All this may sound finicky, but it is actually simple if you arrange things in trays which need to be taken out or inserted at specific times. I made the graphic that you see above to help me plan. Arranging different parts of the cook into separate trays (or sections of trays) makes it much less of a chore than any other way of cooking.

I’ve reserved my Sundays for oven cooking. I love the fresh roasted plate of veggies to go with chicken. The roasting brings out an amazingly sweet taste from the vegetables. When you eat well-roasted onions, roasted to a transparency greater than in any of the photos here, the taste changes totally. I was reminded of a Hyderabadi dish called anokhi kheer, a sweet made of onions. The great upside is that at the end of the cook we also have a fridge stocked with meat and vegetables that we can use through the week, whenever we are short of time.

Karela brought me back

Sometimes friends ask me why I gave up on working in Europe and moved back to India. I find that if you tell the unvarnished truth, they laugh and give up. But it is true that I missed karela (Momordica charantia, aka bitter gourd), that warty bitter veggie that you see in the middle of the featured photo. There are relatively few domesticated plants, and like them, this one has been a great traveler: right across the world’s tropics. The bitter taste is a warning of toxicity of course, as some people who tried raw gourd smoothies in recent times found out the hard way. Across the world I see that it is most often fried. I remember from my childhood another preparation where it is boiled and mashed into rice and formed into balls (I can imagine a kombini in Japan stocking this as a quick lunchtime meal). It was always an addition, not the pride of the table, but its bitter taste runs like a glowing thread in my memories.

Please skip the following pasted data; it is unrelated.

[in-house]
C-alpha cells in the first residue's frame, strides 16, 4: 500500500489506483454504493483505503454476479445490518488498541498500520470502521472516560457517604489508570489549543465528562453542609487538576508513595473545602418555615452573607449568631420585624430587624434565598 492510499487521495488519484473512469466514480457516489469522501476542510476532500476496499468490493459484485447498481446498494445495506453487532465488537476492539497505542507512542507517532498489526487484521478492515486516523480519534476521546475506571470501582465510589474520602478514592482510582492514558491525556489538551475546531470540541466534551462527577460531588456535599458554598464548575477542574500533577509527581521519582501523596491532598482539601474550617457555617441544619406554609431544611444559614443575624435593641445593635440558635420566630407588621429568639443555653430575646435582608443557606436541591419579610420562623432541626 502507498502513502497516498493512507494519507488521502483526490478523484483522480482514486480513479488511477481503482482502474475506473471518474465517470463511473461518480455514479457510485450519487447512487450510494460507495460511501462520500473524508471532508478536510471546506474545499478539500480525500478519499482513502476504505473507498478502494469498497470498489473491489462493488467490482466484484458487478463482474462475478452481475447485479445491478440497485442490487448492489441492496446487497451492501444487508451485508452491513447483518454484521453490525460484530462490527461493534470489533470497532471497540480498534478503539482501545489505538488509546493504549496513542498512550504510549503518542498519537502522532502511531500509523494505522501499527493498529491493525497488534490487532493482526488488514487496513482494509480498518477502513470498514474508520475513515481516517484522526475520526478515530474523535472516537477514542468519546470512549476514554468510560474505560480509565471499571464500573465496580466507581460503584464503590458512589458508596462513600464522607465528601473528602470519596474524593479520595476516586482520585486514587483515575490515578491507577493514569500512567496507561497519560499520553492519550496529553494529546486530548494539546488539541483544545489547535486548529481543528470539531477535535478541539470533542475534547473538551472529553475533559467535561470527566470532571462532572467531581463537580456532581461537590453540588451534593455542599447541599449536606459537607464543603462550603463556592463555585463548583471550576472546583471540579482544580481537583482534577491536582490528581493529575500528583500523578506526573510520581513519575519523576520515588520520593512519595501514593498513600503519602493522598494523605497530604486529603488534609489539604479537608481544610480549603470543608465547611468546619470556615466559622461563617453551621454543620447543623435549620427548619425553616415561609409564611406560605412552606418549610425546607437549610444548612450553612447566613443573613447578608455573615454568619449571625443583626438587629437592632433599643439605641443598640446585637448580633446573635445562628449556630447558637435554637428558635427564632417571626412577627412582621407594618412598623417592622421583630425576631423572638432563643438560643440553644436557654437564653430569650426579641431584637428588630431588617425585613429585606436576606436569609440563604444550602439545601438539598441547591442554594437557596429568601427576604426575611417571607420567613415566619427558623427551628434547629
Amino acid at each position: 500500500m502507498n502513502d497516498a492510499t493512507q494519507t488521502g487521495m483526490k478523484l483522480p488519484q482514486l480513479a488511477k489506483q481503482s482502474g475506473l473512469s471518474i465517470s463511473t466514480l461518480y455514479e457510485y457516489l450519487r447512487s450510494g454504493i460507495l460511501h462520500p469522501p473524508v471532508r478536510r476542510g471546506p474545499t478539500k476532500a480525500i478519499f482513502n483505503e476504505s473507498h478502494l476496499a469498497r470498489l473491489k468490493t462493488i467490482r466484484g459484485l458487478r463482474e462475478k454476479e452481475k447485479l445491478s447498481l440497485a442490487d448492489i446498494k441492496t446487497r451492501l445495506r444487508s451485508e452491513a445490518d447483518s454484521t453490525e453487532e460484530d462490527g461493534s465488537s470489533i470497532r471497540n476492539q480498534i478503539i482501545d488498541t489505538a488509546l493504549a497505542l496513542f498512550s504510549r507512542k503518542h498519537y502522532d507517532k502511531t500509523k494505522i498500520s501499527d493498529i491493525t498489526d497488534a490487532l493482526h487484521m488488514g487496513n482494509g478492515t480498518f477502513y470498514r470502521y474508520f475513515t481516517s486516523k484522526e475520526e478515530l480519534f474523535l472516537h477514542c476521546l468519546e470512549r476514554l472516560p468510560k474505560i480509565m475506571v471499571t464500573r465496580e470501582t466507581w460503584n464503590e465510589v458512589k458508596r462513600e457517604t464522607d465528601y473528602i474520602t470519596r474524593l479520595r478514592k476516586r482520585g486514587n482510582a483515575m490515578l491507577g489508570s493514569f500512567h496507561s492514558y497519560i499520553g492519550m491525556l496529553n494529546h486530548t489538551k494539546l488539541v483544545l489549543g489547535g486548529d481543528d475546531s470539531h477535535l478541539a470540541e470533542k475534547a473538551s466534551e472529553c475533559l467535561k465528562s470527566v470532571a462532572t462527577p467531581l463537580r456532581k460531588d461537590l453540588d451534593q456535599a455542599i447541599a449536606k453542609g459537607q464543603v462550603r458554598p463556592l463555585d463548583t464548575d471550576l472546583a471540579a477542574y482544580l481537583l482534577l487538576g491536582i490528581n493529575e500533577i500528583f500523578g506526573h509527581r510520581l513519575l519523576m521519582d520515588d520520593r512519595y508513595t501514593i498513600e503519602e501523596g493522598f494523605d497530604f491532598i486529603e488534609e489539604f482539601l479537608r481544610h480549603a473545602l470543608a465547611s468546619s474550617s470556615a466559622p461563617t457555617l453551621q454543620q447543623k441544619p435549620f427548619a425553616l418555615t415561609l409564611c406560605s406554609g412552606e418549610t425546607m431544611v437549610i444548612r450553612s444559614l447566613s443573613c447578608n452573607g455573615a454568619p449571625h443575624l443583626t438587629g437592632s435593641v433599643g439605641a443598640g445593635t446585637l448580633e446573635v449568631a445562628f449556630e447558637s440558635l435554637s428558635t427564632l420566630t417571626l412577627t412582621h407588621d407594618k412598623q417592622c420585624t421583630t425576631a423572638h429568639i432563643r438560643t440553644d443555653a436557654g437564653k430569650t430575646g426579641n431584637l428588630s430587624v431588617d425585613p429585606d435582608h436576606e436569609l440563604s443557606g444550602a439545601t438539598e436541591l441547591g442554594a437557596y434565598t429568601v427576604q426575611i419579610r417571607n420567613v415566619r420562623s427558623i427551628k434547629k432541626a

How did this bitter, warty fruit travel? Where was it first domesticated? Traditionally, the variety of gourds in India has been used to argue that gourds (family Cucurbitaceae) was domesticated in India. This has been borne out, and deeply nuanced, by a carefully sampled genetic analysis, published in 2008, which showed that modern gourds originated about 70 million years ago, during the Cretaceous, on the continental plate which was the progenitor of the continent of Asia, north of what was then the Tethys Ocean. 40-60 million years ago, during the Paleocene and Eocene, the family spread to proto-Africa and proto-South America, and was already established there before Madagascar and India began to separate out into their modern positions. About 30 million years ago, during the Oligocene, the family crossed the Atlantic again, into proto-South America, and across the Indian plate into the proto-Southeast Asia. This last branch included the genus Momordica. Around 10 million years ago, in the middle Miocene, there were repeated crossings from South America to Africa, and the ancestors of Oceania. A paper from 2010 drilled deeper into genus Momordica and verified that it had an African origin, being carried from there to India and Southeast Asia sometime around 15 million years ago. This deep history is consistent with the traditional human history of the karela being domesticated in India, and spreading across the tropics through trade in the last 10,000 years, and eventually calling me back to India.